In A Frank Self-Examination, Doctors Explore How An Experimental Fecal Transplant Turned Fatal
Fecal transplants have lots of buzz surrounding them, but then a death of one patient sent ripples of concern through the field of study. In an article, the doctors take a hard look at what went wrong.
The New York Times:
How Contaminated Stool Stored In A Freezer Left A Fecal Transplant Patient Dead
In a frank and public act of self-examination, a group of doctors at Massachusetts General Hospital published an article Wednesday in the New England Journal of Medicine detailing the missteps that led to the death of a cancer patient who received a fecal transplant as part of an experimental trial. The man who died, and another who became severely ill, had received fecal matter from a donor whose stool turned out to contain a type of E. coli bacteria that was resistant to multiple antibiotics. (Jacobs, 10/30)
New Details Emerge In Case Of First Death From Fecal Transplant
The man was a participant in a clinical trial run at Massachusetts General Hospital and received fecal transplant capsules made in November with fecal material from one stool donor, according to a paper published Wednesday in the New England Journal of Medicine. Tests after the man’s death revealed that material contained a rare type of E. coli bacteria. MGH scientists started screening for those kinds of bacteria in January. However, the hospital did not test capsules they’d already produced, researchers disclosed in a paper published in the New England Journal of Medicine. (Sheridan, 10/30)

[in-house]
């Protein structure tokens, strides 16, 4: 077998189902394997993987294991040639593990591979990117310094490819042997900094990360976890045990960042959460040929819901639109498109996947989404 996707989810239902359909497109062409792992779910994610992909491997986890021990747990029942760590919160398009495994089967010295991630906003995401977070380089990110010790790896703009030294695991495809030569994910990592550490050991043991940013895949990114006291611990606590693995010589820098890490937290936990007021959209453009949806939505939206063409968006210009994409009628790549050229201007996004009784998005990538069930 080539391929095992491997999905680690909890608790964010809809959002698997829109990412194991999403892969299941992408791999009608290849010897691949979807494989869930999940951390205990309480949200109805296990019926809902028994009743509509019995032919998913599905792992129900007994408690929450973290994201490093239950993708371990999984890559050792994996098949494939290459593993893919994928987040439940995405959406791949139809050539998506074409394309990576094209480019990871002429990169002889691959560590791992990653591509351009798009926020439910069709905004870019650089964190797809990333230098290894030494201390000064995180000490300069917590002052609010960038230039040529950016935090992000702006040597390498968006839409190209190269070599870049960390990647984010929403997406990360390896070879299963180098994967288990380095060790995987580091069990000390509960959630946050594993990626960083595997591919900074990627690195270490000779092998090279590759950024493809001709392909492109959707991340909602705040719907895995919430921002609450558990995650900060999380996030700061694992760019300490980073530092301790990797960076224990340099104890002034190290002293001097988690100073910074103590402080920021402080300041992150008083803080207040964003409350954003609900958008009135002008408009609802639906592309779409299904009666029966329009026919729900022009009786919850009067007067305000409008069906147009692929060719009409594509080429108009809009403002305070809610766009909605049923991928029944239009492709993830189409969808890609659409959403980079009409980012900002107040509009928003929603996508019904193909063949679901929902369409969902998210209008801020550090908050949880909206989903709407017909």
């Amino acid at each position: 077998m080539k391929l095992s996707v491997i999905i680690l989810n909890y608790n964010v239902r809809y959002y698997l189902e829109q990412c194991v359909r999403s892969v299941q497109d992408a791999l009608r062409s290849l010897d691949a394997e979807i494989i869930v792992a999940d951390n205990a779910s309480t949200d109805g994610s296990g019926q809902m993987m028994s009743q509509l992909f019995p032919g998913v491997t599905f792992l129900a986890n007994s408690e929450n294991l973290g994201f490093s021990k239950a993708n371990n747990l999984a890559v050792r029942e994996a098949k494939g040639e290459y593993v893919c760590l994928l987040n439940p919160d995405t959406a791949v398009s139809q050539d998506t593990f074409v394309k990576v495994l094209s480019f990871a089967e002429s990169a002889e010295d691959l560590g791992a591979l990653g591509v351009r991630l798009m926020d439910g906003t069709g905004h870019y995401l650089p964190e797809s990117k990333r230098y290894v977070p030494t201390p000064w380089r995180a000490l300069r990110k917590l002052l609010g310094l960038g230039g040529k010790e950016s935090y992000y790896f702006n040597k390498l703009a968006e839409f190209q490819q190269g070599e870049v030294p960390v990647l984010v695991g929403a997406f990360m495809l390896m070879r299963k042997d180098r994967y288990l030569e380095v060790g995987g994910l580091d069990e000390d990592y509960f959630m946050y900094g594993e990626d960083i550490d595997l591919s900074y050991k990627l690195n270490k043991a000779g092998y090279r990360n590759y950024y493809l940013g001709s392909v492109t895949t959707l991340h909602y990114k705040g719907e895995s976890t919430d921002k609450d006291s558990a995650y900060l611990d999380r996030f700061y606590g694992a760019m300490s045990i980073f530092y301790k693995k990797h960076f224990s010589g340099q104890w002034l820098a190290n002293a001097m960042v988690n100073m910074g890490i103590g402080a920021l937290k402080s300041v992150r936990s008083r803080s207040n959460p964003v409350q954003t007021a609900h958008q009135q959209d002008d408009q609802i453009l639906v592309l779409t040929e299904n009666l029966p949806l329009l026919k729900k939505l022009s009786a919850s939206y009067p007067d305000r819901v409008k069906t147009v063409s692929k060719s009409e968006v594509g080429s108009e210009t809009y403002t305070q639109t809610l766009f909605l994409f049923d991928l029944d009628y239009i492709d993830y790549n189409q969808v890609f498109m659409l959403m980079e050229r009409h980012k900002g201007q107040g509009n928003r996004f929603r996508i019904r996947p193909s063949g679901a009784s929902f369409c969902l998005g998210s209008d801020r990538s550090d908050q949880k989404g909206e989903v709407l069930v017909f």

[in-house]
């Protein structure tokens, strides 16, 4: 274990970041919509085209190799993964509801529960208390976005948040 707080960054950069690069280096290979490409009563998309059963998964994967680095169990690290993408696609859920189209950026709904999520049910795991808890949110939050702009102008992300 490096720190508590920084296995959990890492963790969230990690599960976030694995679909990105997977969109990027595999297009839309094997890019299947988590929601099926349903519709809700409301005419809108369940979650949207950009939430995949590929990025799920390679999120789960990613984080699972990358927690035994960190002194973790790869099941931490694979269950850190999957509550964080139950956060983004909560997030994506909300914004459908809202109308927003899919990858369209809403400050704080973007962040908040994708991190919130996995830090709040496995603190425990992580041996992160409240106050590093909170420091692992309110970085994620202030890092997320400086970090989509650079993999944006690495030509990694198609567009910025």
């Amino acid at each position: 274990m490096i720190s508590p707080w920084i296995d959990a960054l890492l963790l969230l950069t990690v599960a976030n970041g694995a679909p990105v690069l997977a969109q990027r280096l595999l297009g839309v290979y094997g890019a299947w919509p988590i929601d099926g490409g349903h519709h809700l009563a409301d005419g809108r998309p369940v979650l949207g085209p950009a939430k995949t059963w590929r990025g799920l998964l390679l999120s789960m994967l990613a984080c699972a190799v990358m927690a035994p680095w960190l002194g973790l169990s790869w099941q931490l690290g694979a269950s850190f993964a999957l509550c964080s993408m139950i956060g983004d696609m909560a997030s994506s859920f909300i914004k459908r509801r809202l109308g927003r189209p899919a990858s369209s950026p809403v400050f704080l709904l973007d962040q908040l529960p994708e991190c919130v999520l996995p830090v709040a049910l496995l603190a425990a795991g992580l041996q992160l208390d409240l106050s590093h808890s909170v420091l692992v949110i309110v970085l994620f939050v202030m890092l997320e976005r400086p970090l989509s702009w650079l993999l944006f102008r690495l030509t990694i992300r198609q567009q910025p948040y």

A Fecal Transplant Led To A Patient's Death. Here's What Happened.
“This is a cautionary and sad tale,” Hohmann told NBC News. “It points out some of the important medical issues about immune-compromised [patients] and maybe that changing the microbiome is not always a good idea.” Following the patient death, the FDA announced guidelines requiring that both donors and their stool be screened for multidrug-resistant organisms, including the one implicated in these two cases. But it’s important to remember that there may be other such organisms out there that aren’t being screened for, Hohmann said. “We can increase the ways we look for this, but we can’t 100 percent eliminate it,” she added. (Carroll, 10/30)